Johannesburg, 25 Apr 2023
The patent system exists to promote the creation, disclosure and implementation of useful innovation, by giving inventors – who until recently were always humans – exclusivity in their inventions.
By 1992, the law had recognised that literary, dramatic, musical and artistic works might be generated by computers and amended the Copyright Act 98 of 1978 (Copyright Act) accordingly. That Act now provides that the "author, in relation to a literary, dramatic, musical or artistic work or computer program which is computer-generated, means the person by whom the arrangements necessary for the creation of the work were undertaken". This provision considers the person who made the necessary arrangements to be the author, even if they made no creative contribution. Ownership of copyright in a computer-generated work is determined with reference to the deemed author.
However, the Patents Act 57 of 1978 (Patents Act), which regulates the protection of new and useful inventions, does not make any special provision for computer-generated inventions. With the rising popularity of ChatGPT and other artificial intelligence (AI) tools, the patent protection of computer-generated inventions has become a hot topic.
In June 2021, the South African patent office granted a patent on an application that cited an AI computer program, referred to as DABUS, as the inventor. The patent was granted to the developer of DABUS, Dr Stephen Thaler, on the basis that he was the successor in title to the invention as owner of the AI inventor. The South African patent is the only patent granted for the invention, although several "family" applications for the same invention were filed in jurisdictions around the world.
The different result in South Africa may be at least partially attributable to the lack of examination by the South African patent office. But the issue has been contentious around the world, with at least one court (in Australia) finding in favour of the patentability of the invention (although that decision was ultimately overturned on appeal). Irrespective of the results in the litigation, questions around the patentability of computer-generated inventions focus attention on the underlying philosophy of the patent system and are well worth considering.
In South Africa, the Patents Act sets out the substantive requirements for patentability of an invention without reference to the identity of the inventor. Section 25(1) provides that:
"A patent may, subject to the provisions of this section, be granted for any new invention which involves an inventive step and which is capable of being used or applied in trade or industry or agriculture."
These basic requirements are spelled out further in the remainder of section 25 but, at face value, nothing in section 25 stops a computer-generated concept from being a patentable invention.
However, there is still a question about title, ie, who (if anyone) should be entitled to apply for a patent for an AI-created invention?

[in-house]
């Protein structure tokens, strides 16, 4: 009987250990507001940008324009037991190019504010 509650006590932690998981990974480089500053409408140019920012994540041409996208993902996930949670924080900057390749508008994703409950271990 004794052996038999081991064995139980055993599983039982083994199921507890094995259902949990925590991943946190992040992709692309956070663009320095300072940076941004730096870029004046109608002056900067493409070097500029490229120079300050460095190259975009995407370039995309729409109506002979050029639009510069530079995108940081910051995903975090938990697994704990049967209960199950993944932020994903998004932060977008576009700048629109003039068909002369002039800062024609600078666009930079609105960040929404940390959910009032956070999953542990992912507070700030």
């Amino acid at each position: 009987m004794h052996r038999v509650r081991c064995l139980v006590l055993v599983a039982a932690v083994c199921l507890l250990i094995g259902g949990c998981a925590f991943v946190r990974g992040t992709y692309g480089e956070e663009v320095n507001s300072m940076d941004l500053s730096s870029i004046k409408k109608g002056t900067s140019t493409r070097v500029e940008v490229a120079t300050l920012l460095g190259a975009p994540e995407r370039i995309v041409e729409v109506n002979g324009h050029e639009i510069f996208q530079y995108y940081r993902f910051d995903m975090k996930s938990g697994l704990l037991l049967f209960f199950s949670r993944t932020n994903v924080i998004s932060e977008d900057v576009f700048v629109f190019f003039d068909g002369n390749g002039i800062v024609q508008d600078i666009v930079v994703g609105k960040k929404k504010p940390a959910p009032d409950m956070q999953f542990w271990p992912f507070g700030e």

Section 27(1) provides that an application for a patent may be made "by the inventor or by any other person acquiring from him the right to apply or by both such inventor and such other person".
Clearly, lawmakers considered that any invention would be made by a human inventor, who would either file a patent application in their own name, or transfer their rights in the invention to another person (natural or juristic) to file the patent application. In contrast, an AI "inventor" is not a person with legal capacity to acquire legal rights in its own name or transfer those rights to another person. The Patents Act, therefore, does not provide a mechanism for a natural or juristic person to obtain the right to apply for a patent for an AI-created invention.
Following similar reasoning, patent offices and courts in other jurisdictions refused applications by Dr Thaler for the DABUS inventions.
The result is that in these jurisdictions no one can obtain a patent for an invention conceptualised by a non-human entity. This position may be regarded as unsatisfactory, as it appears to frustrate the purpose of the patent system in incentivising the creation, disclosure and implementation of useful innovation.
However, even accepting that computer-generated inventions should be protectable, the question of who should own the rights to them presents a significant policy challenge. To illustrate this problem, it should be noted that the Copyright Act attributes authorship of computer-generated works to the person who arranged for the making of the work, whereas Dr Thaler claimed ownership based on his position as "owner of the AI inventor". The question has particular significance given the potential for those with access to AI tools to monopolise invention across all fields of technology.
In conclusion, while the Copyright Act makes provision for computer-generated works, the Patents Act does not provide for AI-created inventions. This has raised important legal questions around the protection and ownership of AI-generated IP. As technology continues to advance at an unprecedented rate, this issue is likely to become even more important and it will be necessary for the law to evolve to provide adequate protection for the intellectual property rights of AI-created works.
In our view, these questions should be answered at a policy level by legislators, considering various relevant factors. These include the nature of inventive activity that should be incentivised under the patent system, taking into account both the need for incentives to encourage investment in beneficial research and development, and the potential danger that inventive capability may be monopolised by those few with access to the necessary tools.